Jan. 1 — Del Rey farmer and author David Mas Masumoto is confirmed by the Senate as a member of the National Council on the Arts. He was appointed by President Obama last year.
Jan. 4 — A Los Angeles talent scout, Yoshitomo Kaneda, is convicted of six counts of sexual abuse involving a 16-year-old aspiring model and actress.
Jan. 10 — The California State Personnel Board votes unanimously to apologize for its 1942 firing of 265 employees of Japanese ancestry.
Jan 12 — An exhibition featuring the Congressional Gold Medal awarded to the Nisei soldiers of World War II starts a national tour in New Orleans. Subsequent openings are on March 9 in Honolulu, May 4 at JANM in Los Angeles, June 29 in San Francisco, Aug. 24 in Portland, Oct. 19 in Chicago, and Dec. 21 in Houston.
Jan. 19 — Utah Gov. Gary Herbert signs a declaration establishing Jan. 30, 2013 as Fred Korematsu Day of Civil Liberties and the Constitution, joining other state and local governments in honoring the late civil rights hero.
Jan. 28 — Time Warner Inc. announces that Kevin Tsujihara will become CEO of Warner Bros. Entertainment beginning in March. He is currently president of Warner Bros. Home Entertainment Group.
Jan. 30 — The State of Hawaii celebrates Fred Korematsu Day on the late civil rights icon’s 94th birthday. Gov. Neil Abercrombie signed a Korematsu Day proclamation last year.
Jan. 31 — The Japanese American Cultural and Community Center announces the hiring of Leslie Ito as its new president and CEO, replacing Greg Willis. Her tenure begins on March 4.
Feb. 1: A now-shuttered sushi restaurant, The Hump in Santa Monica, and two of its chefs are indicted on conspiracy and other charges for allegedly serving illegal and endangered whale meat.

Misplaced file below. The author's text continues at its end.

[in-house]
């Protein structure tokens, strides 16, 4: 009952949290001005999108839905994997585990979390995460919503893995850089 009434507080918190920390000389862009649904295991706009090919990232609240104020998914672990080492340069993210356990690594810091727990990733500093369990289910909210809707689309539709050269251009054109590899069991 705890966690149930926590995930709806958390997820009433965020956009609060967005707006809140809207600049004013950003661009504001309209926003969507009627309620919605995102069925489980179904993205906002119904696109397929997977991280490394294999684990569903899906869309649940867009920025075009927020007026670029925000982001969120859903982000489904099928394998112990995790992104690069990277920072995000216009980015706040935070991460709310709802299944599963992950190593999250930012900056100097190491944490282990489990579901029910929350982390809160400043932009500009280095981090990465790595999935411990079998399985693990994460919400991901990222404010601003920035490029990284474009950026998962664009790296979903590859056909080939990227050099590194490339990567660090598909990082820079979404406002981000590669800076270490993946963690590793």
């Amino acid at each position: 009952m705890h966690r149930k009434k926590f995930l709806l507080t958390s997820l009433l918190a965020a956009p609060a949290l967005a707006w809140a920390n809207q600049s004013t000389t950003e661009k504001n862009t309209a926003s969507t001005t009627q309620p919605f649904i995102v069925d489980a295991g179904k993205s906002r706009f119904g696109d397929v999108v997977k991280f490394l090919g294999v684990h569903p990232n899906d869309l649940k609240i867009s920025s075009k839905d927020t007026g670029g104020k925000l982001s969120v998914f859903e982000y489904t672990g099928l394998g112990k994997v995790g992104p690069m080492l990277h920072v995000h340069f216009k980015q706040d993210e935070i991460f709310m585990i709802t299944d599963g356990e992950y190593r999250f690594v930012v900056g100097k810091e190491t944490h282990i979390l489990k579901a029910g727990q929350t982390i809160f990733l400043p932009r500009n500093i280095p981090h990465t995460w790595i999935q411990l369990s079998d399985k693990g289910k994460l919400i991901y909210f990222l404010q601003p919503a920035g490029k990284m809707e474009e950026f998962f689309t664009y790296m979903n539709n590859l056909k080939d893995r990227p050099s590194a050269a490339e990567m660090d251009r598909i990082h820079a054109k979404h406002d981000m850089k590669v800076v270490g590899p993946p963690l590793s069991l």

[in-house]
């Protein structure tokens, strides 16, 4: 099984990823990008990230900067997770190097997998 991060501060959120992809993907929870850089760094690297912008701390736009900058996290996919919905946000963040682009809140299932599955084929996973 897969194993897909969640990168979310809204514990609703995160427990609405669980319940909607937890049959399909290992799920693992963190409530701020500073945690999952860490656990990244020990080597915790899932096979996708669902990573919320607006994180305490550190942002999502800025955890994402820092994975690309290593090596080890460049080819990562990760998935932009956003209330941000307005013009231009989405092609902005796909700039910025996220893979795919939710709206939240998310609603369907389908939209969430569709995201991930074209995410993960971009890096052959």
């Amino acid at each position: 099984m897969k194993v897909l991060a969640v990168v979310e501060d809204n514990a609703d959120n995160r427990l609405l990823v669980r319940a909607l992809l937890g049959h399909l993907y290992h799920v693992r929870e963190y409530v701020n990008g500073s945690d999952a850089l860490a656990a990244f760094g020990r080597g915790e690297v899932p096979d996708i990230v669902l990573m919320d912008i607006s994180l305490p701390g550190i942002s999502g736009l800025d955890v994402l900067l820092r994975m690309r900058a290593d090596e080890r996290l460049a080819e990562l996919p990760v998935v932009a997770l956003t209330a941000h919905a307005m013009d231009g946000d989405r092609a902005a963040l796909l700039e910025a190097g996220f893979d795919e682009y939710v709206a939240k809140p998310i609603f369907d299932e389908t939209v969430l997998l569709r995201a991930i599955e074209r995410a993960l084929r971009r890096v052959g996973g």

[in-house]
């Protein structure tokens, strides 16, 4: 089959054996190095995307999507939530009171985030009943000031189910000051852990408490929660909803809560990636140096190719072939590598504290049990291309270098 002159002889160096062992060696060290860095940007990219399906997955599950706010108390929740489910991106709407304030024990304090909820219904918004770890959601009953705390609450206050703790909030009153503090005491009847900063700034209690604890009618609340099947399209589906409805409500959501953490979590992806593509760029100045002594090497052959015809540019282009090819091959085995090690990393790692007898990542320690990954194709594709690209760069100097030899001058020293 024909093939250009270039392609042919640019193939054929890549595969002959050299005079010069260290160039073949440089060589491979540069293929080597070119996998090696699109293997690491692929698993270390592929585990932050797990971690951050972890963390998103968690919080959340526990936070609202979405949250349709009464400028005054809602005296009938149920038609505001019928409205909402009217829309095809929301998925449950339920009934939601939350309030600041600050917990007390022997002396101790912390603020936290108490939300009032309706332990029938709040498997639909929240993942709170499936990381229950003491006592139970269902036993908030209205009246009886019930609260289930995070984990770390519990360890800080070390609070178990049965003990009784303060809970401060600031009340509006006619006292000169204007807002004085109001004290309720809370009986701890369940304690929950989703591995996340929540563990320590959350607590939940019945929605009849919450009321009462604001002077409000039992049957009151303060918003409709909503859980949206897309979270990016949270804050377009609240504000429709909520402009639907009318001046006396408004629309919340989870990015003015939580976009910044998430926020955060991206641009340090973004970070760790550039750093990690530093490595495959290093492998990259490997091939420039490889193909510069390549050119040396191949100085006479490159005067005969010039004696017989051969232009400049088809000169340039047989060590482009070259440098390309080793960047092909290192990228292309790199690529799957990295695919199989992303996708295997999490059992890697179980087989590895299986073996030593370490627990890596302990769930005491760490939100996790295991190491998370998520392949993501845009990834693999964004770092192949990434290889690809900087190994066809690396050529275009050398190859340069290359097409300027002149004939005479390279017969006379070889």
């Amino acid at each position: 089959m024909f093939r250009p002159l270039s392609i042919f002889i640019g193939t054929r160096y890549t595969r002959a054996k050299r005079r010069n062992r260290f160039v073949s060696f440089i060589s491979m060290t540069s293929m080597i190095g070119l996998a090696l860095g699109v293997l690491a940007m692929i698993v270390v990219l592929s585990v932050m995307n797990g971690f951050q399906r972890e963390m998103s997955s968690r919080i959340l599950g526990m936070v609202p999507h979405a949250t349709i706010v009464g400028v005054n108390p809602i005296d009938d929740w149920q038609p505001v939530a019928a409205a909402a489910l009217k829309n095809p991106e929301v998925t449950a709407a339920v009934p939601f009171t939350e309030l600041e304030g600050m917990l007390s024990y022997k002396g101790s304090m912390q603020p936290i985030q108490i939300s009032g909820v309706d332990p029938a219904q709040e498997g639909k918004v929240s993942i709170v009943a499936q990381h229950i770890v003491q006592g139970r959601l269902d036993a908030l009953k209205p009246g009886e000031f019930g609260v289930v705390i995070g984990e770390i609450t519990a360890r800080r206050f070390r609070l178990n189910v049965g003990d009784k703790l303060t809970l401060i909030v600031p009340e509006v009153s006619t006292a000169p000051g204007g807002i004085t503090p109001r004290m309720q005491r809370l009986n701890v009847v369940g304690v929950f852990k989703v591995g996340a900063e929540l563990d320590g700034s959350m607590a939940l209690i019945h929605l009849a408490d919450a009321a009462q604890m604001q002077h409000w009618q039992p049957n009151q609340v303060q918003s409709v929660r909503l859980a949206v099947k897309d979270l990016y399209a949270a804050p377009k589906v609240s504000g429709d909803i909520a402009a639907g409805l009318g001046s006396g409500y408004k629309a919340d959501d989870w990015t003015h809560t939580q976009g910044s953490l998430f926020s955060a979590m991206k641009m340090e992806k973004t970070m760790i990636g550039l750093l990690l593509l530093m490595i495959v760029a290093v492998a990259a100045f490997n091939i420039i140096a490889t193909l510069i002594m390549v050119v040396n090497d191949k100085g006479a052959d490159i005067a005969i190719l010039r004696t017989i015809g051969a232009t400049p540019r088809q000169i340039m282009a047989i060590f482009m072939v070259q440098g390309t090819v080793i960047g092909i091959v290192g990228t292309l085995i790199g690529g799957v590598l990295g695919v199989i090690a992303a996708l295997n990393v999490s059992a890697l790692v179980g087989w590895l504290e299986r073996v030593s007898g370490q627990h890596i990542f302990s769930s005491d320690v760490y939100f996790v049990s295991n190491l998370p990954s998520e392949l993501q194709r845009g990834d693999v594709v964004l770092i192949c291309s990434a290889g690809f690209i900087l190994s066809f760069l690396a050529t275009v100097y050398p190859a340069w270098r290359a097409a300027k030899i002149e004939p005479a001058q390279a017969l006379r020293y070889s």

Feb. 3: Monica Quan, Cal State Fullerton assistant women’s basketball coach, and her fiancé, Keith Lawrence, are found shot to death in a car at their condominium complex in Irvine. The gunman turns out to be ex-LAPD officer Christopher Dorner, who had a grudge against Quan’s father. Dorner kills two more people before taking his own life during a standoff with police in the San Bernardino Mountains on Feb. 12.
Feb. 4: “A Community of Contrasts,” a report released by the Asian Pacific American Legal Center in Los Angeles and Asian Law Caucus in San Francisco, says Asian Americans and Native Hawaiians/Pacific Islanders have considerable needs that should be addressed by policy-makers.
Feb. 6 — The LAPD announces that Elisa Lam, a 21-year-old tourist from Vancouver, British Columbia, has been missing since Jan. 31 after arriving in Los Angeles Jan. 26 and staying at the Cecil Hotel. Her body is discovered in a water tank on the hotel’s roof on Feb. 19. After an investigation, her death is ruled an accident on June 20.
Feb. 12 — Chad Ryan DeSoto, 21, is arrested for driving onto a sidewalk and striking pedestrians in a tourist district in Tumon, Guam, then getting out of his car and stabbing people. Fourteen of the victims, including three who died, were tourists from Japan.
Feb. 15 — Terry Shima of the Japanese American Veterans Association is among 18 people receiving the Presidential Citizens Medal, the nation’s second-highest civilian honor, from President Obama at the White House.
Feb. 15 — Lonnie Kocontes, a former Orange County attorney, is arrested in Florida on charges of murdering his ex-wife, Micki Kanesaki, for financial gain by strangling her and throwing her overboard while on a cruise in Italy in 2006.
Feb. 19 — During a ceremony at the State Capitol, the Assembly passes a Day of Remembrance resolution introduced by Assemblymember Al Muratsuchi and honors former Japanese American state employees who were fired because of their ancestry during World War II.
Feb. 19 — Courtney Aoki, 20, of Buena Park, an aspiring actress, is gunned down by Ali Syed at his Ladera Ranch home. Syed kills two more people during a rush-hour shooting spree and takes his own life.